Mossad Chief Barnea: New nuclear deal will not block us from acting against Iran

“Israel is not signed on to the deal. Israel is permitted to defend itself any way possible - and will act this way," Barnea said.

A view of the water nuclear reactor at Arak, Iran December 23, 2019. WANA (West Asia News Agency) via REUTERS (photo credit: REUTERS)
A view of the water nuclear reactor at Arak, Iran December 23, 2019. WANA (West Asia News Agency) via REUTERS
(photo credit: REUTERS)

Criticizing the United States for rushing into a terrible deal, Mossad Director David Barnea said on Thursday that a new nuclear pact with Iran would not block his agency from acting against the Islamic Republic to protect Israel’s security interests.

Barnea made the comments in a marathon of private meetings he held with Prime Minister Yair Lapid and other top government officials on Thursday.

“Israel has not signed on to the deal. Israel is permitted to defend itself in any way possible – and will act this way. We cannot sit quietly and just watch as the danger grows closer,” Barnea, who took over as spy chief in June last year, told them.

It seemed that Barnea’s feeling that a new deal was imminent led him to express his views forcefully and they are also expected to be relayed to the US.

In his meetings, Barnea dealt with the question of why the US would be more in favor than Israel of accepting what he called a dangerous deal, even though some of its forces in the Middle East could come into Iran’s crosshairs.

 Prime Minister Yair Lapid meets with Mossad chief David Barnea on August 25. (credit: PRIME MINISTER'S OFFICE) Prime Minister Yair Lapid meets with Mossad chief David Barnea on August 25. (credit: PRIME MINISTER'S OFFICE)

“We deal with Hezbollah, not the US. We deal with Islamic Jihad, not the US; and with militias and the IRGC in Syria. We need to deal with this. Clearly, the US can get up and leave [the region] one day; we cannot leave. We are here. There are also conceptual differences and in our worldviews,” he said.

The Mossad chief continued: “The strategic leaning by both the US and Iran to sign on to a new JCPOA [nuclear deal] does not change Iran’s long-term desire to obtain a nuclear weapon.”

In 2018, when the Mossad seized Iran’s nuclear archive from Tehran and brought it back to Israel, the archive helped brush aside questions about the Islamic Republic’s desire to achieve nuclear weapons capability “changing it from a data point to a fact,” he told the officials he met with on Thursday.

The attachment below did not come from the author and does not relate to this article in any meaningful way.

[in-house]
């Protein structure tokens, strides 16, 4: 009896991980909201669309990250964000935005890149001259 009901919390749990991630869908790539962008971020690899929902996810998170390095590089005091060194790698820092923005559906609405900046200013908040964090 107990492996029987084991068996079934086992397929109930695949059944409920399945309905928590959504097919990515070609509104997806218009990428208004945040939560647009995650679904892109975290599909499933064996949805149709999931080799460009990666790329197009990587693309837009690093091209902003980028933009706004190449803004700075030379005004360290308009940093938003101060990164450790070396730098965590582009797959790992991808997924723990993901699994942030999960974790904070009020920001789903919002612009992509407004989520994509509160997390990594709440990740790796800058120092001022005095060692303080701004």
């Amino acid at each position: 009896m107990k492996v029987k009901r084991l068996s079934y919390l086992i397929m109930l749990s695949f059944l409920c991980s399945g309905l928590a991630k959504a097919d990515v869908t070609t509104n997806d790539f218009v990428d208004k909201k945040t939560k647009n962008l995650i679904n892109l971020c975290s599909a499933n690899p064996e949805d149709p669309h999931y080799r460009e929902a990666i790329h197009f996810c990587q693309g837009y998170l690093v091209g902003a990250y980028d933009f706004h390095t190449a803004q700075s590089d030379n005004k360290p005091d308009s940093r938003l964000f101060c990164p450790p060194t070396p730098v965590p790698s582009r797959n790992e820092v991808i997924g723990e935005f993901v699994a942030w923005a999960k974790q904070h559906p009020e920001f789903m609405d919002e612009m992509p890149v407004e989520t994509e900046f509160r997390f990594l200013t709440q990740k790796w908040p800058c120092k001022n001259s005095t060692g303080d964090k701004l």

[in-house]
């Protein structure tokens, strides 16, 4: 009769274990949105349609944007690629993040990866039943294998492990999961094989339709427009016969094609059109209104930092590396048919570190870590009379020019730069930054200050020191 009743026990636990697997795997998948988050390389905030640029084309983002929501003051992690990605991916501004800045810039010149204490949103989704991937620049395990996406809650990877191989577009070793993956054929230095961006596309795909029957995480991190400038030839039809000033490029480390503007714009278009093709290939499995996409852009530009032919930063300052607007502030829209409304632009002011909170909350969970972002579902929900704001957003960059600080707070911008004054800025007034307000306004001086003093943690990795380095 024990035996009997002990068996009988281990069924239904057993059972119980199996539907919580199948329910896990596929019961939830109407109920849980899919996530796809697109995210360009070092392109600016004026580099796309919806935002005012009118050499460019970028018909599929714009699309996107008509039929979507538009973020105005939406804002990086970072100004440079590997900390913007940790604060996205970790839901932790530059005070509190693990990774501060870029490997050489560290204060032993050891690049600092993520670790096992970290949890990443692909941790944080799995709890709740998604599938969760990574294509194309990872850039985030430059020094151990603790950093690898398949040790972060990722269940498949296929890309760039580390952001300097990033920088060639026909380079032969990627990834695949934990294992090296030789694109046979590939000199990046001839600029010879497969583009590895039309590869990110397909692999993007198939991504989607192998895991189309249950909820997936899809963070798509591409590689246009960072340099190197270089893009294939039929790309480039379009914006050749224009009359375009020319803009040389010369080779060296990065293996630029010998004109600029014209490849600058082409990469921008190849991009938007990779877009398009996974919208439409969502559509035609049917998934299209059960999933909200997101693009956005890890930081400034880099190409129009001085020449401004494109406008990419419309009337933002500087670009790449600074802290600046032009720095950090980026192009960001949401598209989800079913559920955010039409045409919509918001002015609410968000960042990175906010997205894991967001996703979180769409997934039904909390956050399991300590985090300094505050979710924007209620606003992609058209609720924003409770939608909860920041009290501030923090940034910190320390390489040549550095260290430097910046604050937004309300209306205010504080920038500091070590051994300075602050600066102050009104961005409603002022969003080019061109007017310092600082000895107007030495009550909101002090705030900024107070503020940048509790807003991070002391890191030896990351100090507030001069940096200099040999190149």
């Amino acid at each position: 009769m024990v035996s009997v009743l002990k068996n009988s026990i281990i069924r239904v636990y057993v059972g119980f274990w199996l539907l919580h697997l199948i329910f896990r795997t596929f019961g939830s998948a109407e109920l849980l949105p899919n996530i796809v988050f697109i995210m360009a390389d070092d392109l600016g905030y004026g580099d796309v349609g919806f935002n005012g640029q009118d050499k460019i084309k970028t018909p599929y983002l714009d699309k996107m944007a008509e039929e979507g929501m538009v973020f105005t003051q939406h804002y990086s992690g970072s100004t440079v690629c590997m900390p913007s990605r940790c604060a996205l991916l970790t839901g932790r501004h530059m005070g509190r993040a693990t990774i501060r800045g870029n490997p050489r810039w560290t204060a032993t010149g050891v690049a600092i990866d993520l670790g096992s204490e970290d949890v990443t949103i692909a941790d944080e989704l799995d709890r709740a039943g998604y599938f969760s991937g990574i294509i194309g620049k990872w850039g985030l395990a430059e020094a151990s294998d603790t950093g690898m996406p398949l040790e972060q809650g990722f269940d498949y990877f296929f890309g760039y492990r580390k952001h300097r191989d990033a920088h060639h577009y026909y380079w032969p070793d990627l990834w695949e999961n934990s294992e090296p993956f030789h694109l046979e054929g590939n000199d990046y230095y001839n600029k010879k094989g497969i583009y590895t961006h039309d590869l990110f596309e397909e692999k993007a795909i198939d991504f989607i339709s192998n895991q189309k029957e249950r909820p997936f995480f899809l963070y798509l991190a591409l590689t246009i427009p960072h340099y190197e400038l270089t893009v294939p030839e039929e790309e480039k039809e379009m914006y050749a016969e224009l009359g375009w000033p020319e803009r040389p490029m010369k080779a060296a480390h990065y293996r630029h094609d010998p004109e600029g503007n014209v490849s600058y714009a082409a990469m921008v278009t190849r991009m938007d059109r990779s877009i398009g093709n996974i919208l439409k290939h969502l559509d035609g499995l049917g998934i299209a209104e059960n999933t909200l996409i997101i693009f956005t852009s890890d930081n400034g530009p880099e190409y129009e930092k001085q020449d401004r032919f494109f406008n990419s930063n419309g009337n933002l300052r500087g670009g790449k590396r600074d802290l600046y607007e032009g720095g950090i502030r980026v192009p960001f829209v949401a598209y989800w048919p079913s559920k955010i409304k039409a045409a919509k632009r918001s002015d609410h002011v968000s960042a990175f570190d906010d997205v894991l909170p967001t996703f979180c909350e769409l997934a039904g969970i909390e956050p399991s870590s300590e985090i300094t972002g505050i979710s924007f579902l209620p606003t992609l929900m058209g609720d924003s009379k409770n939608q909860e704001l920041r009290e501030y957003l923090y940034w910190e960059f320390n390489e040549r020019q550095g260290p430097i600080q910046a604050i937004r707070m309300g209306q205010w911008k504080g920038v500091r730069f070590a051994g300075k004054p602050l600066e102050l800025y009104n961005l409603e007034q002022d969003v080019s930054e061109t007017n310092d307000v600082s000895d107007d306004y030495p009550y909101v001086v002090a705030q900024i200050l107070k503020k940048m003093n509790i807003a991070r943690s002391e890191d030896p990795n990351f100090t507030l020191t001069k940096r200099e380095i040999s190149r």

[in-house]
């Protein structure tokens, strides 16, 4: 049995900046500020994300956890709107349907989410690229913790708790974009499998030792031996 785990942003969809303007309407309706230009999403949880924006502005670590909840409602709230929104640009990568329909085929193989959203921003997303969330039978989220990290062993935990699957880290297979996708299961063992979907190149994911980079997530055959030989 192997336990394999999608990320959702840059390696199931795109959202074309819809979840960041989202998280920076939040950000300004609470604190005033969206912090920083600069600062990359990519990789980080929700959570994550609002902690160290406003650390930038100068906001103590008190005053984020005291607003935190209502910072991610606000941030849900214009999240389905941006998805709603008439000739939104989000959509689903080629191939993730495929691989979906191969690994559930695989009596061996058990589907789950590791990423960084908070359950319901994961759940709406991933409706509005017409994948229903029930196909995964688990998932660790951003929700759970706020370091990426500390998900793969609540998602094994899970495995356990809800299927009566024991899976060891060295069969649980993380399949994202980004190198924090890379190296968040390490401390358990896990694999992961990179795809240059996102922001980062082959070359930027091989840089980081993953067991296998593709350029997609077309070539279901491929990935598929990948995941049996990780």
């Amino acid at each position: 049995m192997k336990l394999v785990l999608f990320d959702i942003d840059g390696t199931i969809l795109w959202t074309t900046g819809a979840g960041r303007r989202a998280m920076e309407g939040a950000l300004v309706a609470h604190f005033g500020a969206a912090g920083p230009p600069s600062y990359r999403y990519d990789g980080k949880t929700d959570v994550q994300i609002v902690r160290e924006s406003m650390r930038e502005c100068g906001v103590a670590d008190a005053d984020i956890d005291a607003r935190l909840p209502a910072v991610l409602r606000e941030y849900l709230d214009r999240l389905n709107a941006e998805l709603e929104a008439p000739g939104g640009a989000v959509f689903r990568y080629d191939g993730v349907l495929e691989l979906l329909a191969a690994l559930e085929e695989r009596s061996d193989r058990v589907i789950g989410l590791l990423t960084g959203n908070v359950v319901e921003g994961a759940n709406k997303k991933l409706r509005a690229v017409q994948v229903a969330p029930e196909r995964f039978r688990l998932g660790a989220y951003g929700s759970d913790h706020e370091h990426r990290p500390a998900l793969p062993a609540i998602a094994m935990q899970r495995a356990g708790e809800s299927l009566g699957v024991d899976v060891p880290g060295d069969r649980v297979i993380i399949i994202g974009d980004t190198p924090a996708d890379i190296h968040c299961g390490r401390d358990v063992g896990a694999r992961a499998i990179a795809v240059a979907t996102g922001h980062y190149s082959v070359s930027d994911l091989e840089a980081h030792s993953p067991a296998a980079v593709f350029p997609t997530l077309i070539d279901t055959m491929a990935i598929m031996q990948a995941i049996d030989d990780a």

“Israel is not signed on to the deal. Israel is permitted to defend itself any way possible - and will act this way. We cannot sit quietly and just watch as the danger grows closer.”

Mossad Chief David Barnea

He said that Iran’s complete deception of the IAEA in 2015, and to date, would be an inextricable part of the picture of any new deal with the world powers downplaying Iran’s own lies to them.

Danger of the Iran Deal

Reviewing the impact of the potential new deal in his meetings, Barnea said it will only “increase the danger” to Israel and the world to a far greater degree than the original agreement that was signed in 2015.

Admitting that the new deal “pushes [nuclear] breakout from one month to six-to-seven months for getting to 90% enriched uranium,” he also noted that by 2025, Tehran’s path to weaponized enriched uranium would basically go back to a miniscule amount of time.

He was referring to the 2025 expiration date on limits to the number of centrifuges Iran installs.

In theory, the JCPOA and a new deal is supposed to limit Iran and allow it to enrich only a small amount of uranium at a low enrichment level until 2030, but Barnea’s point was that once Iran has installed a huge number of advanced centrifuges, if they decide to cheat, they could re-enrich everything they are giving away now and more in a very short time, almost by merely turning the new centrifuges on.

Further, he said that he was “gravely concerned” about the “hundreds of billions [of dollars]” that would be given to a “state sponsor of terrorism, which both destabilizes, and sponsors terror in the region, including militias, Hezbollah, the Houthis and Islamic Jihad in Gaza,” if sanctions are lifted.

What can be done about the Iranian threat?

Discussing with top officials the views of former senior Mossad and IDF officials such as Tamir Pardo, Tamir Heyman, Amos Yadlin and others, who have said that the impending new JCPOA would have many caveats, but is preferable to the current advanced nuclear threat with the Biden administration unwilling to use force, he pushed back.

“There are other elements that can be used besides overt military force,” he said, noting that without getting into all of them, continued sanctions “are better to make Iran weaker, poorer and more deterred, instead of making it stronger and more audacious.”

Barnea told those he met that the Islamic Republic, “does not distinguish, like we do. They sign a deal and they shoot at the same time,” at the parties they sign a deal with.

He said the ayatollahs have shown they have no compunction about trying to assassinate former senior US officials from the Trump administration [referring to plots against former US secretary of state Mike Pompeo and former national security advisor John Bolton] at the same time as they are talking about a deal with Washington.

Barnea also referenced, as an important part of the picture, dozens of attempted terror attacks by Iran and its proxies which Israel thwarted, though they have not been reported.

Although some observers have said that even after a return to the JCPOA, that Iran’s reputation as a highly corrupt nation could slow down a rush of new foreign investment, Barnea told those he briefed that, “as soon as the path is opened by removing sanctions, tons of money will go to Iran and this will significantly strengthen it economically.” •